The approach developed at IBM labs paves the way for circuit fabrication with large numbers of carbon nanotube transistors at predetermined substrate positions. The ability to isolate semiconducting nanotubes and place a high density of carbon devices on a wafer is crucial to assess their suitability for a technology - eventually more than one billion transistors will be needed for future integration into commercial chips. Until now, scientists have been able to place at most a few hundred carbon nanotube devices at a time, not nearly enough to address key issues for commercial applications.

"Carbon nanotubes, borne out of chemistry, have largely been laboratory curiosities as far as microelectronic applications are concerned. We are attempting the first steps towards a technology by fabricating carbon nanotube transistors within a conventional wafer fabrication infrastructure," said Supratik Guha, Director of Physical Sciences at IBM Research. "The motivation to work on carbon nanotube transistors is that at extremely small nanoscale dimensions, they outperform transistors made from any other material. However, there are challenges to address such as ultra high purity of the carbon nanotubes and deliberate placement at the nanoscale. We have been making significant strides in both."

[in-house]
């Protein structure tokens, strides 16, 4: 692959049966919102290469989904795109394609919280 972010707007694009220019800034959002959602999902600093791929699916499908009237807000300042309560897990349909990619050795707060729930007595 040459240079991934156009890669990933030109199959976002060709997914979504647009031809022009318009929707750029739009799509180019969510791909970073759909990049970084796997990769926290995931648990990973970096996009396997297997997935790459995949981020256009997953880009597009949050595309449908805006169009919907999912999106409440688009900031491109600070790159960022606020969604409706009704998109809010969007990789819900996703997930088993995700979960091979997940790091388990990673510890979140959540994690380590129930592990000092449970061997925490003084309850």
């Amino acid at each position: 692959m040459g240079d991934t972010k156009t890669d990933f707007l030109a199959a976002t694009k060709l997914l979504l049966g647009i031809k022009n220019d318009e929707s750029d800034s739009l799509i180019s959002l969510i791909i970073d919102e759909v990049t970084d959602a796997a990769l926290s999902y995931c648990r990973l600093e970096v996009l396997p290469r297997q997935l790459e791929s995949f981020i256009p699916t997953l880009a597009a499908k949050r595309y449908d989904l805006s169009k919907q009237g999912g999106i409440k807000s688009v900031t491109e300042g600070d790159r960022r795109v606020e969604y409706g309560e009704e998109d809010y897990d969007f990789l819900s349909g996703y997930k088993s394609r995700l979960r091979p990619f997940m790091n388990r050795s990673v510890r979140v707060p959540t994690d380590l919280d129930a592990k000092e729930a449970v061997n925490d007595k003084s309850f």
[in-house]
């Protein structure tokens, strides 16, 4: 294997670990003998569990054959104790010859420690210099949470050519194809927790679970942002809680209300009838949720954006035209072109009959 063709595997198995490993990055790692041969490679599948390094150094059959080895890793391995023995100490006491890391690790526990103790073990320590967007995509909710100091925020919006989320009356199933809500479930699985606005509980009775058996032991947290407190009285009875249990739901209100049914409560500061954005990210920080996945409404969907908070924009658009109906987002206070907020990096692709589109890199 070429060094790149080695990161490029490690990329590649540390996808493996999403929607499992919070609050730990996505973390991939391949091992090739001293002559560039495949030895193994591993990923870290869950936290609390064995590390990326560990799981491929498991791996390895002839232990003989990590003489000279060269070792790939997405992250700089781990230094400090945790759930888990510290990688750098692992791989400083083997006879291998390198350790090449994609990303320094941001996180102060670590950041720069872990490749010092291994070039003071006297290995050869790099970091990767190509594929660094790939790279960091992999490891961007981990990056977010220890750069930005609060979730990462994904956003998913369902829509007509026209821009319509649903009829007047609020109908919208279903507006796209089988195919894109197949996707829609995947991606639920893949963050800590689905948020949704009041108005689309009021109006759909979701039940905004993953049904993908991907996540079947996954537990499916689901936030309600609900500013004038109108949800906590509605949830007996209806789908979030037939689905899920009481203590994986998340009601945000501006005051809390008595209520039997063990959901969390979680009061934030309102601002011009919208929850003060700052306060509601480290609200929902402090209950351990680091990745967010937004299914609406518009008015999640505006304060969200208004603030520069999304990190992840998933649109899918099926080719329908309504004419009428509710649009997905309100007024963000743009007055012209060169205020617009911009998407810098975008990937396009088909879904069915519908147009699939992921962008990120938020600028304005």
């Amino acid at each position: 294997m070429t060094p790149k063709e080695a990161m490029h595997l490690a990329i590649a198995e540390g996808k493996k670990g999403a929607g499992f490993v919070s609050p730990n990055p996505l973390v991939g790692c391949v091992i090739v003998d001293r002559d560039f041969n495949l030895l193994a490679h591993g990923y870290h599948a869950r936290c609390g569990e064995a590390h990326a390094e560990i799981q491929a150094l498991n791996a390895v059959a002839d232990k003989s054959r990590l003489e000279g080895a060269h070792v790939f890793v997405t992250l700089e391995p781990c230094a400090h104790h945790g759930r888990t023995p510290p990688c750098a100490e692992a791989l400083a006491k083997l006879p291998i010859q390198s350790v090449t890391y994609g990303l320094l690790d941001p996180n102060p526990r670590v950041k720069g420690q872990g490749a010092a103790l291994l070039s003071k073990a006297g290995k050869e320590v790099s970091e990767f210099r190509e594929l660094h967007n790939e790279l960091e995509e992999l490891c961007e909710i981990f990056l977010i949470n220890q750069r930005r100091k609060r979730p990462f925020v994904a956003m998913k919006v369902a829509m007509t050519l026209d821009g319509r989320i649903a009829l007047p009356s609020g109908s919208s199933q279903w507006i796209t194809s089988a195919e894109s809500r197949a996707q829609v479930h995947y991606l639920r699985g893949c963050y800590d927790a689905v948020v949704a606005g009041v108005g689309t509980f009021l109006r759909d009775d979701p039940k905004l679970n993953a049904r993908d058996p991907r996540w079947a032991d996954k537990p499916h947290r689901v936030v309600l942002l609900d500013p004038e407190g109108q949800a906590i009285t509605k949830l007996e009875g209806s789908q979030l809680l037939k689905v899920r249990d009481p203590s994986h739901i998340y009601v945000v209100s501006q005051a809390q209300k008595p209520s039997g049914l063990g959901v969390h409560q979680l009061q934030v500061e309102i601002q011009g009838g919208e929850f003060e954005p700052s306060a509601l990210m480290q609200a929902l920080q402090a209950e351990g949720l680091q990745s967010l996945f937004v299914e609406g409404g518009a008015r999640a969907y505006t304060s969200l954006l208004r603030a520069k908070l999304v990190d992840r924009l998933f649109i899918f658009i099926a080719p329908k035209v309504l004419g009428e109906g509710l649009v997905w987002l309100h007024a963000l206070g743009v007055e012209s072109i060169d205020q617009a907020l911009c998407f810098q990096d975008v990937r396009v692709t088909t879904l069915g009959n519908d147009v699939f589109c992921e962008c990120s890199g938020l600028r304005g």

Originally studied for the physics that arises from their atomic dimensions and shapes, carbon nanotubes are being explored by scientists worldwide in applications that span integrated circuits, energy storage and conversion, biomedical sensing and DNA sequencing.

Carbon, a readily available basic element from which crystals as hard as diamonds and as soft as the "lead" in a pencil are made, has wide-ranging IT applications. Carbon nanotubes are single atomic sheets of carbon rolled up into a tube. The carbon nanotube forms the core of a transistor device that will work in a fashion similar to the current silicon transistor, but will be better performing. They could be used to replace the transistors in chips that power our data-crunching servers, high performing computers and ultra fast smart phones.

Earlier this year, IBM researchers demonstrated carbon nanotube transistors can operate as excellent switches at molecular dimensions of less than ten nanometers - the equivalent to 10,000 times thinner than a strand of human hair and less than half the size of the leading silicon technology. Comprehensive modeling of the electronic circuits suggests that about a five to ten times improvement in performance compared to silicon circuits is possible.

There are practical challenges for carbon nanotubes to become a commercial technology notably, as mentioned earlier, due to the purity and placement of the devices. Carbon nanotubes naturally come as a mix of metallic and semiconducting species and need to be placed perfectly on the wafer surface to make electronic circuits. For device operation, only the semiconducting kind of tubes is useful which requires essentially complete removal of the metallic ones to prevent errors in circuits. Also, for large scale integration to happen, it is critical to be able to control the alignment and the location of carbon nanotube devices on a substrate.